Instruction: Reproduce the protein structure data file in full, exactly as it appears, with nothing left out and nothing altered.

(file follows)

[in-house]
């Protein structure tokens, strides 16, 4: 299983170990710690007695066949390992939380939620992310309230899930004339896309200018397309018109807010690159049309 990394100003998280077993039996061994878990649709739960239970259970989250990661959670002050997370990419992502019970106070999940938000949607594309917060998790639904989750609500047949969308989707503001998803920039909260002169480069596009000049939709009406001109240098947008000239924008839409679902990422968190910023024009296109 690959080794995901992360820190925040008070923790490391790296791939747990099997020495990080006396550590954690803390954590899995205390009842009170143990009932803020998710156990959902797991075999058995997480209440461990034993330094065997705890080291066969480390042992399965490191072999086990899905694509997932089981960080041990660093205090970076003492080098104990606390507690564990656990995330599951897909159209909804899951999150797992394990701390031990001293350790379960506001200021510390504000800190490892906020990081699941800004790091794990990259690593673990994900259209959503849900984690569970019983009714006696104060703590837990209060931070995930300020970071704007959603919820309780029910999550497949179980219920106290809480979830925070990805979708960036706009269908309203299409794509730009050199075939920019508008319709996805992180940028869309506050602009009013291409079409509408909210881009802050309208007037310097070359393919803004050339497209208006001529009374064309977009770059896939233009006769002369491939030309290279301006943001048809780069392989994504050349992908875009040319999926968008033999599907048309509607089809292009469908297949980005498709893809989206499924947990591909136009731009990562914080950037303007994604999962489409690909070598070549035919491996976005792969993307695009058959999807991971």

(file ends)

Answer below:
[in-house]
């Protein structure tokens, strides 16, 4: 299983170990710690007695066949390992939380939620992310309230899930004339896309200018397309018109807010690159049309 990394100003998280077993039996061994878990649709739960239970259970989250990661959670002050997370990419992502019970106070999940938000949607594309917060998790639904989750609500047949969308989707503001998803920039909260002169480069596009000049939709009406001109240098947008000239924008839409679902990422968190910023024009296109 690959080794995901992360820190925040008070923790490391790296791939747990099997020495990080006396550590954690803390954590899995205390009842009170143990009932803020998710156990959902797991075999058995997480209440461990034993330094065997705890080291066969480390042992399965490191072999086990899905694509997932089981960080041990660093205090970076003492080098104990606390507690564990656990995330599951897909159209909804899951999150797992394990701390031990001293350790379960506001200021510390504000800190490892906020990081699941800004790091794990990259690593673990994900259209959503849900984690569970019983009714006696104060703590837990209060931070995930300020970071704007959603919820309780029910999550497949179980219920106290809480979830925070990805979708960036706009269908309203299409794509730009050199075939920019508008319709996805992180940028869309506050602009009013291409079409509408909210881009802050309208007037310097070359393919803004050339497209208006001529009374064309977009770059896939233009006769002369491939030309290279301006943001048809780069392989994504050349992908875009040319999926968008033999599907048309509607089809292009469908297949980005498709893809989206499924947990591909136009731009990562914080950037303007994604999962489409690909070598070549035919491996976005792969993307695009058959999807991971």